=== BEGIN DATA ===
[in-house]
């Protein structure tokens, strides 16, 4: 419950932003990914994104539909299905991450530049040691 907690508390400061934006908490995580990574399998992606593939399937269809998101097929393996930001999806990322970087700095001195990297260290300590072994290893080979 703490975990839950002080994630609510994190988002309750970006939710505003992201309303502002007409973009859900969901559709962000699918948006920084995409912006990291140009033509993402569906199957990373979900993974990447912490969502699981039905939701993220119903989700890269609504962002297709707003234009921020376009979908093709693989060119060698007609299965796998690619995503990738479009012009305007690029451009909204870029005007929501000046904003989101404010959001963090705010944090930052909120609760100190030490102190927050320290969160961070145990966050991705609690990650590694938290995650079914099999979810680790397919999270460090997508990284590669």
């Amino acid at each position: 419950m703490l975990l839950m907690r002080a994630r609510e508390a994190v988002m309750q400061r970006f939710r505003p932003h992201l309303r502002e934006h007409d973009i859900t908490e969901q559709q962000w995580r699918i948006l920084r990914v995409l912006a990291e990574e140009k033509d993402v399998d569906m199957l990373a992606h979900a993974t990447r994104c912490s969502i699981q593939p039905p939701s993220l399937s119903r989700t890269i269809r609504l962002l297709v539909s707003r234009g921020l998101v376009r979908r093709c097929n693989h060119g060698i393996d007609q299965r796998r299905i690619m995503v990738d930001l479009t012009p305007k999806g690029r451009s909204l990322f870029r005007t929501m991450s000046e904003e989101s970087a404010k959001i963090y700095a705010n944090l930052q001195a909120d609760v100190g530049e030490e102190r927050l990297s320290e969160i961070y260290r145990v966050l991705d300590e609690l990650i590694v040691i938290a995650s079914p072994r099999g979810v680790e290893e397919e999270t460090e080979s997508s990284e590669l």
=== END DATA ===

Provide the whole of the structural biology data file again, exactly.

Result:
[in-house]
């Protein structure tokens, strides 16, 4: 419950932003990914994104539909299905991450530049040691 907690508390400061934006908490995580990574399998992606593939399937269809998101097929393996930001999806990322970087700095001195990297260290300590072994290893080979 703490975990839950002080994630609510994190988002309750970006939710505003992201309303502002007409973009859900969901559709962000699918948006920084995409912006990291140009033509993402569906199957990373979900993974990447912490969502699981039905939701993220119903989700890269609504962002297709707003234009921020376009979908093709693989060119060698007609299965796998690619995503990738479009012009305007690029451009909204870029005007929501000046904003989101404010959001963090705010944090930052909120609760100190030490102190927050320290969160961070145990966050991705609690990650590694938290995650079914099999979810680790397919999270460090997508990284590669």
């Amino acid at each position: 419950m703490l975990l839950m907690r002080a994630r609510e508390a994190v988002m309750q400061r970006f939710r505003p932003h992201l309303r502002e934006h007409d973009i859900t908490e969901q559709q962000w995580r699918i948006l920084r990914v995409l912006a990291e990574e140009k033509d993402v399998d569906m199957l990373a992606h979900a993974t990447r994104c912490s969502i699981q593939p039905p939701s993220l399937s119903r989700t890269i269809r609504l962002l297709v539909s707003r234009g921020l998101v376009r979908r093709c097929n693989h060119g060698i393996d007609q299965r796998r299905i690619m995503v990738d930001l479009t012009p305007k999806g690029r451009s909204l990322f870029r005007t929501m991450s000046e904003e989101s970087a404010k959001i963090y700095a705010n944090l930052q001195a909120d609760v100190g530049e030490e102190r927050l990297s320290e969160i961070y260290r145990v966050l991705d300590e609690l990650i590694v040691i938290a995650s079914p072994r099999g979810v680790e290893e397919e999270t460090e080979s997508s990284e590669l």